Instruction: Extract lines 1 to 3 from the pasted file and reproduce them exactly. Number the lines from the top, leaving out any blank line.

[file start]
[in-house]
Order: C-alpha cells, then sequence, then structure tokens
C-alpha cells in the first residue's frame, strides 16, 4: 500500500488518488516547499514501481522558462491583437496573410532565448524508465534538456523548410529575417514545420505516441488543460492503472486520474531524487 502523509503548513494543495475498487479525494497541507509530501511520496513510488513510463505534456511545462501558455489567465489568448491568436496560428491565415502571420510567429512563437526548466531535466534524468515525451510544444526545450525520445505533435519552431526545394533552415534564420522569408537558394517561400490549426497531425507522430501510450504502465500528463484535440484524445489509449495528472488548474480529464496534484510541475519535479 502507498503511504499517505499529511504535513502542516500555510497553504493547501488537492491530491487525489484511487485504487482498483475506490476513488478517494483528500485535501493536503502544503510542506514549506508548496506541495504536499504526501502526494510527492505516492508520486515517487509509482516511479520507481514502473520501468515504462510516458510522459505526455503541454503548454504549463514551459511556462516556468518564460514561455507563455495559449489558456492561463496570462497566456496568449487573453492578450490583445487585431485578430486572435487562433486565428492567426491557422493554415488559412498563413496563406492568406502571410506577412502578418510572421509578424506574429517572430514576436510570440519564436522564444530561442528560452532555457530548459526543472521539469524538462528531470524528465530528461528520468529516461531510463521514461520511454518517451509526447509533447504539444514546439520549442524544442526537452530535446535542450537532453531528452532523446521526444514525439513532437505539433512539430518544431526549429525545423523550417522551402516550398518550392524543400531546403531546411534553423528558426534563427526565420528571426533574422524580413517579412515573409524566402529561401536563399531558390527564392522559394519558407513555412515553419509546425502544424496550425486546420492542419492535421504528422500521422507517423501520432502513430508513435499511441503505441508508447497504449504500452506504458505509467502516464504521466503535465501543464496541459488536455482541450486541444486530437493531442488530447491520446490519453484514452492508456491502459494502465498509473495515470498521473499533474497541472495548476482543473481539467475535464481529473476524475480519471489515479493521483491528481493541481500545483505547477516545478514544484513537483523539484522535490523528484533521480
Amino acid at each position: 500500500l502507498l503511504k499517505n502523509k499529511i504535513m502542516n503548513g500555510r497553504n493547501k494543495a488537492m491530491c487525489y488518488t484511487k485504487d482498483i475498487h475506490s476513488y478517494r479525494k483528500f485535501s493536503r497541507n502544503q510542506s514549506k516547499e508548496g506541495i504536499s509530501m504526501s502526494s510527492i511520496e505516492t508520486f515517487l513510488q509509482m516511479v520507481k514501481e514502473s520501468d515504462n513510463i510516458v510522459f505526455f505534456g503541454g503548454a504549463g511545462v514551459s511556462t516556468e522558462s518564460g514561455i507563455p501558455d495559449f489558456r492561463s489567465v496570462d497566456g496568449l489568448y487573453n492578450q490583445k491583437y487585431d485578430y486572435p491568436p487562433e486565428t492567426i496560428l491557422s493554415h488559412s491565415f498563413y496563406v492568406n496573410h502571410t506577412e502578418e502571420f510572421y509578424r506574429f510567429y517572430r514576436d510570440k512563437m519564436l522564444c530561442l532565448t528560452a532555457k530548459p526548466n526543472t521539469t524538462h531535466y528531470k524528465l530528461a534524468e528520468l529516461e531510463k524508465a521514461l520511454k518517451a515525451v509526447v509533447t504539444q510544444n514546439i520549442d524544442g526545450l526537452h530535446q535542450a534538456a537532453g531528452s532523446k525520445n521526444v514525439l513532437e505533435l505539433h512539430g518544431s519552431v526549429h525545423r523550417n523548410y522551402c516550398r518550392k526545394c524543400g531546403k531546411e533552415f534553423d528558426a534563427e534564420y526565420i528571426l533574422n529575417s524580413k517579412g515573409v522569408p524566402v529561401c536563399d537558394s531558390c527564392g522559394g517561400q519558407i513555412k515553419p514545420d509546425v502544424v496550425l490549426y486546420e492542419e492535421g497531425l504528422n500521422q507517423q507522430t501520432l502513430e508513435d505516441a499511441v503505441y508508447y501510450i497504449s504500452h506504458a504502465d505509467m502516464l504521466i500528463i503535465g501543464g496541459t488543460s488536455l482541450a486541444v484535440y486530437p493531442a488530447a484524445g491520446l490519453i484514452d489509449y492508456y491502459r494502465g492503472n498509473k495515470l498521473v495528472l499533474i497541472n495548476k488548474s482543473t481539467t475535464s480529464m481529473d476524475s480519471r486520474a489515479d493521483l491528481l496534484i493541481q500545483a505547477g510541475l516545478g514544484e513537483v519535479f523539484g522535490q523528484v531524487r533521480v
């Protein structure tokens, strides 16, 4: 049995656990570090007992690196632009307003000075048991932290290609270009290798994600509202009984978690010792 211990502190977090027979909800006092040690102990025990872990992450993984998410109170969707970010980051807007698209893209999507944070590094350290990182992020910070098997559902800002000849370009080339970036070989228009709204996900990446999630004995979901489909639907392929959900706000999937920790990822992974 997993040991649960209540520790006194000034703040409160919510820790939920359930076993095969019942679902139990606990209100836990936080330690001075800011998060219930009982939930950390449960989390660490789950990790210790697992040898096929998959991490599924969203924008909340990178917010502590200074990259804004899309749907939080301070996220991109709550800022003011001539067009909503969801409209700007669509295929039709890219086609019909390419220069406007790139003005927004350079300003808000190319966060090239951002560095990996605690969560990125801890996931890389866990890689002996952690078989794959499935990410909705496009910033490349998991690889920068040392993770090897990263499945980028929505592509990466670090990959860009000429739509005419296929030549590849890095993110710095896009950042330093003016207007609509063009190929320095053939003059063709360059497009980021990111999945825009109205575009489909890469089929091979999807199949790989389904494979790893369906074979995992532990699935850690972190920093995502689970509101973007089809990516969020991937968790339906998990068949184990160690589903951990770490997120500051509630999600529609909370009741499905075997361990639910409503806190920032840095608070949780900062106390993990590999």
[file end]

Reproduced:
[in-house]
Order: C-alpha cells, then sequence, then structure tokens
C-alpha cells in the first residue's frame, strides 16, 4: 500500500488518488516547499514501481522558462491583437496573410532565448524508465534538456523548410529575417514545420505516441488543460492503472486520474531524487 502523509503548513494543495475498487479525494497541507509530501511520496513510488513510463505534456511545462501558455489567465489568448491568436496560428491565415502571420510567429512563437526548466531535466534524468515525451510544444526545450525520445505533435519552431526545394533552415534564420522569408537558394517561400490549426497531425507522430501510450504502465500528463484535440484524445489509449495528472488548474480529464496534484510541475519535479 502507498503511504499517505499529511504535513502542516500555510497553504493547501488537492491530491487525489484511487485504487482498483475506490476513488478517494483528500485535501493536503502544503510542506514549506508548496506541495504536499504526501502526494510527492505516492508520486515517487509509482516511479520507481514502473520501468515504462510516458510522459505526455503541454503548454504549463514551459511556462516556468518564460514561455507563455495559449489558456492561463496570462497566456496568449487573453492578450490583445487585431485578430486572435487562433486565428492567426491557422493554415488559412498563413496563406492568406502571410506577412502578418510572421509578424506574429517572430514576436510570440519564436522564444530561442528560452532555457530548459526543472521539469524538462528531470524528465530528461528520468529516461531510463521514461520511454518517451509526447509533447504539444514546439520549442524544442526537452530535446535542450537532453531528452532523446521526444514525439513532437505539433512539430518544431526549429525545423523550417522551402516550398518550392524543400531546403531546411534553423528558426534563427526565420528571426533574422524580413517579412515573409524566402529561401536563399531558390527564392522559394519558407513555412515553419509546425502544424496550425486546420492542419492535421504528422500521422507517423501520432502513430508513435499511441503505441508508447497504449504500452506504458505509467502516464504521466503535465501543464496541459488536455482541450486541444486530437493531442488530447491520446490519453484514452492508456491502459494502465498509473495515470498521473499533474497541472495548476482543473481539467475535464481529473476524475480519471489515479493521483491528481493541481500545483505547477516545478514544484513537483523539484522535490523528484533521480